Alderman Hyde submitted a report of the Special Committee appointed to consider proper means of observing Coronation Day, 22 June 1911, recommending that authority be given to Special Committee to arrange for the decoration of all municipal buildings on the date mentioned and their illumination in the evening; also the erection of an electrical transparency bearing an appropriate design or motto at or near the corner of Greene Avenue and St. Catherine Street.
It was further recommended that the day be proclaimed a public holiday and that all citizens be invited to observe it as such and to join the decorating of their residences for the occasion.
There was submitted and read a communication from E. Cecil Short dated 3 June 1911 on behalf of Mr. F. P. Buchanan applying for a permit to erect a building near the corner of Sherbrooke Street and Victoria Avenue to be occupied as a moving picture show… it was resolved that the foregoing application be refused.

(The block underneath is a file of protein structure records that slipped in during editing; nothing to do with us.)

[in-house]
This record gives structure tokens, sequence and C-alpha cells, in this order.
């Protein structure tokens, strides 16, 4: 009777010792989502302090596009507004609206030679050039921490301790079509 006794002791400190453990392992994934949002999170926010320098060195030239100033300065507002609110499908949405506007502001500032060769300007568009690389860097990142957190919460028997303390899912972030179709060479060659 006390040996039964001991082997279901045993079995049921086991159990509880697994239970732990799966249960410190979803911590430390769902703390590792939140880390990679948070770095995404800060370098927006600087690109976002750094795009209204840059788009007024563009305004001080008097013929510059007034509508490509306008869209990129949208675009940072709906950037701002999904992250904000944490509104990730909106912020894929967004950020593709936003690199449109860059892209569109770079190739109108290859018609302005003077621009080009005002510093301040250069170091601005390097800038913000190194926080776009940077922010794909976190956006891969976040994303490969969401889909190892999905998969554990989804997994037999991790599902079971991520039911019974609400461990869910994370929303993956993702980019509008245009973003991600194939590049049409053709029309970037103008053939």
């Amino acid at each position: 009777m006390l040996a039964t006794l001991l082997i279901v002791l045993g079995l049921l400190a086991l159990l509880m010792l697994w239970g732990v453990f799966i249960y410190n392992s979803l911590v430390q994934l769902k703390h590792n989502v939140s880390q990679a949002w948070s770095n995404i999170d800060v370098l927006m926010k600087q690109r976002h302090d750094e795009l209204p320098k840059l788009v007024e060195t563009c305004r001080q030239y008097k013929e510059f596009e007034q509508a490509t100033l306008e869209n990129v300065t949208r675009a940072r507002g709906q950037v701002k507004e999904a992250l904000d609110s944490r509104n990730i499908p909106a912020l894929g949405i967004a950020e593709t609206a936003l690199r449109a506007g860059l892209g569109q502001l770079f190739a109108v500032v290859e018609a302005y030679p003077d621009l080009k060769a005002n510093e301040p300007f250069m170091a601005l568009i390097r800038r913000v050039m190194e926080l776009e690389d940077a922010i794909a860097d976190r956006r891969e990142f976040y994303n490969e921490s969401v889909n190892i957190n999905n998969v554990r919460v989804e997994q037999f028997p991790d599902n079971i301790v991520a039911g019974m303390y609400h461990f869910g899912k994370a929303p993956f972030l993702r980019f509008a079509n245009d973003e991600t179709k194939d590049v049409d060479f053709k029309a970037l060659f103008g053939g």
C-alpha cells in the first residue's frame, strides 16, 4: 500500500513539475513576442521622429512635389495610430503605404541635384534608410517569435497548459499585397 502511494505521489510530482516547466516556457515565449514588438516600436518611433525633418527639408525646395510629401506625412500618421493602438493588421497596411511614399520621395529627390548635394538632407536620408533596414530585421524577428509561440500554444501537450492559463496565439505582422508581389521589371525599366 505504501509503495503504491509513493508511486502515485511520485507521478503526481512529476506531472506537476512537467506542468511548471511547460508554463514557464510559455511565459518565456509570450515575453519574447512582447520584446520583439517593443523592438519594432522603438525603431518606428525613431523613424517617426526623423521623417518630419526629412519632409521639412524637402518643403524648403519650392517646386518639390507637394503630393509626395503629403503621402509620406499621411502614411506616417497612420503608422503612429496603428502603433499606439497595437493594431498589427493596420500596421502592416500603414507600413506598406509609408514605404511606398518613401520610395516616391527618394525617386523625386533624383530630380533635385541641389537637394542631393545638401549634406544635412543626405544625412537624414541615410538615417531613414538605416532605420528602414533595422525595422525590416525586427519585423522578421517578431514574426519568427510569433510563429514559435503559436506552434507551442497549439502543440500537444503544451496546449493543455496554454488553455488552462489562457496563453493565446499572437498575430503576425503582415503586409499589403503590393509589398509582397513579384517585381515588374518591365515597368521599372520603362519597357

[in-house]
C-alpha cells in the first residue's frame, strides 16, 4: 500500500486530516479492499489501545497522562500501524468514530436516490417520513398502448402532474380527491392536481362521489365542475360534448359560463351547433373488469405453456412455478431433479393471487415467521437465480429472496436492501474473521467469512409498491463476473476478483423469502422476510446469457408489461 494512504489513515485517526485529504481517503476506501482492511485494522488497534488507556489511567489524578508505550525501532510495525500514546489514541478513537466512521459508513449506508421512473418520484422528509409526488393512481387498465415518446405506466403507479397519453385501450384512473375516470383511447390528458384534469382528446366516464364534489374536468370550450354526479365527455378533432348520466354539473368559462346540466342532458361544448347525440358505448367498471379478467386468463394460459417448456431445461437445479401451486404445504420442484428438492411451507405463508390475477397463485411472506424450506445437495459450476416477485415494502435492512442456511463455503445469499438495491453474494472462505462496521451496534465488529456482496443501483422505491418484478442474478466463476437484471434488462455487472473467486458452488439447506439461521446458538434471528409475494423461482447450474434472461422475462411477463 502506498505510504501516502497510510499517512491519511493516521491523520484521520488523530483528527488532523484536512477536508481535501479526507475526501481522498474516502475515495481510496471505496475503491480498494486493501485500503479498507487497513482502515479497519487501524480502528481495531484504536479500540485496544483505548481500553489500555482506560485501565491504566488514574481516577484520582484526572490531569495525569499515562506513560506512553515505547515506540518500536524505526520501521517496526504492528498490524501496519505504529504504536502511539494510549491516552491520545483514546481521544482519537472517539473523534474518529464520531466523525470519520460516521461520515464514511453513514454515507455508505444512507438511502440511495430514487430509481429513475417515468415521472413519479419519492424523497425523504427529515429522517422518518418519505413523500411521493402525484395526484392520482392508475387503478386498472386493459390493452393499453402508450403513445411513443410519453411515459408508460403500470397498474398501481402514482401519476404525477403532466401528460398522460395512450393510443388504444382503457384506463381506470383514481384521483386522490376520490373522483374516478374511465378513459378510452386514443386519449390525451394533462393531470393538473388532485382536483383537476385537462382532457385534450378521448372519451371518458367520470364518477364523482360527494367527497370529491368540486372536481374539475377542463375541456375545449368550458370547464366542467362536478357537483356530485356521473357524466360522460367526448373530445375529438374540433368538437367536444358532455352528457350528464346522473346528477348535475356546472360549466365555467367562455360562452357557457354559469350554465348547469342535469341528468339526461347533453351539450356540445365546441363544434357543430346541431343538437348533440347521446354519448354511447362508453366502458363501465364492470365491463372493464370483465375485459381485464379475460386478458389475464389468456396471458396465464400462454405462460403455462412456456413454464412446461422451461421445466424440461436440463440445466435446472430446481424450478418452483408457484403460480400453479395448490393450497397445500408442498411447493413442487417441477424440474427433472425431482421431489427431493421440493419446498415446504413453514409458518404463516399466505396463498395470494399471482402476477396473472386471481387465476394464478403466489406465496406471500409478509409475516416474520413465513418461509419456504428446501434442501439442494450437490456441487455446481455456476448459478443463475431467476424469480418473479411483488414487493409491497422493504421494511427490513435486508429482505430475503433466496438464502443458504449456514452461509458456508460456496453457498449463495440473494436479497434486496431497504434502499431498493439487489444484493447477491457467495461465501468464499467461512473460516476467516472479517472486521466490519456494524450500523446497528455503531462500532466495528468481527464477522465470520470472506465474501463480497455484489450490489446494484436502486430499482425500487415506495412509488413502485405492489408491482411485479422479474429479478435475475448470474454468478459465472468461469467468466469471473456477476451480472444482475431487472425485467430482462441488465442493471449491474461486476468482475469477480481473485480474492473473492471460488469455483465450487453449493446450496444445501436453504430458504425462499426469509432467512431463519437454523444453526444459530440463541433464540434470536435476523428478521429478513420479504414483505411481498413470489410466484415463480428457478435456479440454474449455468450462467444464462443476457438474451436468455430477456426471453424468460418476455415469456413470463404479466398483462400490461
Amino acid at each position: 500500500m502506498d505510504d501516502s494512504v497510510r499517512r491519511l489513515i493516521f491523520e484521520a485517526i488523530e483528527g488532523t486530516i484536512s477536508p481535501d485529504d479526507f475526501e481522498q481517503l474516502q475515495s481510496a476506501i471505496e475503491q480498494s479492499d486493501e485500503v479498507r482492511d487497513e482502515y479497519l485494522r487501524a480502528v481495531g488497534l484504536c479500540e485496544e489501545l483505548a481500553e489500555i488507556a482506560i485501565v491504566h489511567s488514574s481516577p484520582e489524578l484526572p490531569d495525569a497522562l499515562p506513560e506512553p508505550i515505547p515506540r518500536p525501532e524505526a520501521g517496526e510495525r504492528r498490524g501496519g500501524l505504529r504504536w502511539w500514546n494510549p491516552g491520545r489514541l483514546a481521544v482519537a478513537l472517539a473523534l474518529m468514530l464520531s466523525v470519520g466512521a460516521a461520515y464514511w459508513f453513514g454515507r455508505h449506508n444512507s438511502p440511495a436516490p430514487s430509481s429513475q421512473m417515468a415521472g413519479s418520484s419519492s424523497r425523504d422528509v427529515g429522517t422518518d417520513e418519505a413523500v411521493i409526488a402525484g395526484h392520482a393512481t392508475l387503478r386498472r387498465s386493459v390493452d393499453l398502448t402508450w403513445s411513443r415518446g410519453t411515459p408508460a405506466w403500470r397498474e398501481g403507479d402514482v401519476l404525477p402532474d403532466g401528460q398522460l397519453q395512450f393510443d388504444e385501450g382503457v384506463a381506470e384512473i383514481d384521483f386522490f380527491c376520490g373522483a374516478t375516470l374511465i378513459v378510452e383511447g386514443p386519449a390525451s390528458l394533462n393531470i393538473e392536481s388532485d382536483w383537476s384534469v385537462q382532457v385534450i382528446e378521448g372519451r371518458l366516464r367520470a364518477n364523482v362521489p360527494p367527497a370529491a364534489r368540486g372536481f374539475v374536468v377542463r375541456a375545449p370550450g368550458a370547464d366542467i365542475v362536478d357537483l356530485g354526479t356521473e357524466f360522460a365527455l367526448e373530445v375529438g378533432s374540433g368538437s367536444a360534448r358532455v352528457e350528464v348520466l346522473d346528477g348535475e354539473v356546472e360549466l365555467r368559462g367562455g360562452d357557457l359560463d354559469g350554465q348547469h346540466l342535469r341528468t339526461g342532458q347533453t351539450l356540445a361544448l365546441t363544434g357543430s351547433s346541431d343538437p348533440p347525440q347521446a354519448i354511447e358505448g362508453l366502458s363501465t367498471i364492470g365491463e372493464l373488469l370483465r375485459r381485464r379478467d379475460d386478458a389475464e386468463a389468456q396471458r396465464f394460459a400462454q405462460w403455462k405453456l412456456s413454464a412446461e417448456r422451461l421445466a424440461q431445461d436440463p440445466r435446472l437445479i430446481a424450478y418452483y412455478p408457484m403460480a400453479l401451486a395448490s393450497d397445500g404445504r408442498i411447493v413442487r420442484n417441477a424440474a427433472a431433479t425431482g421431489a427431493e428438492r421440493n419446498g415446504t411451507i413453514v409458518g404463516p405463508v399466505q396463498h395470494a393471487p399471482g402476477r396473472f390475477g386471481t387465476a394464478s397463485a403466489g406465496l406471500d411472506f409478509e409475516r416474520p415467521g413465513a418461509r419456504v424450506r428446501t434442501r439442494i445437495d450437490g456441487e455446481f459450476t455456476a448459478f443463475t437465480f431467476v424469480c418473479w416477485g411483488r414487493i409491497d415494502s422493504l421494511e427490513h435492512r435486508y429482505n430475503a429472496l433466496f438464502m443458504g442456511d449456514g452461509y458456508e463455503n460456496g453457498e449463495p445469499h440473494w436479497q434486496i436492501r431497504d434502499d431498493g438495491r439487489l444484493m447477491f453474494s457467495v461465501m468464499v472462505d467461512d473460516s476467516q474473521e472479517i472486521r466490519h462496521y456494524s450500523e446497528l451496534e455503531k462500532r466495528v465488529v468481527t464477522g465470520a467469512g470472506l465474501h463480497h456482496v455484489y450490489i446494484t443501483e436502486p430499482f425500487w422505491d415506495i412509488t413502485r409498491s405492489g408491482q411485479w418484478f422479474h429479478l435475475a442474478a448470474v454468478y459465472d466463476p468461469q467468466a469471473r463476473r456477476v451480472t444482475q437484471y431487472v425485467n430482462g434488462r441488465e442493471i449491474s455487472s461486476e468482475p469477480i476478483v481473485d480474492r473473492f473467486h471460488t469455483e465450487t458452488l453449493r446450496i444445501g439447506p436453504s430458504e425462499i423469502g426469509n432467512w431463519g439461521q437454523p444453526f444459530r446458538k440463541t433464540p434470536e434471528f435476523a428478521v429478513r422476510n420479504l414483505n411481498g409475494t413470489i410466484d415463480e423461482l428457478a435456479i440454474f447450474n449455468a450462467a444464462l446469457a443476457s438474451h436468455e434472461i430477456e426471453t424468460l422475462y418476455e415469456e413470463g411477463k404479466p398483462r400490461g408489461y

Your Committee begs to transmit herewith a draft By-law respecting Masters and Servants… which is recommended to the Council for adoption.
19 June 1911
By-law No. 230 to authorize a lease of a part of the Park property to the Westmount Bowling Club was submitted and taken into consideration.
By-law No. 232 to authorize the extension of Western Avenue eastward from Wood Avenue to the City limits was submitted and taken into consideration.
‘… Mr. F. P. Buchanan applying for a permit to erect a building… to be occupied as a moving picture show… it was resolved that the foregoing application be refused.’
3 July 1911
A suggestion by Alderman McBride with reference to the establishment of a public underground lavatory at Green Avenue and St. Catherine was referred to the Health Committee.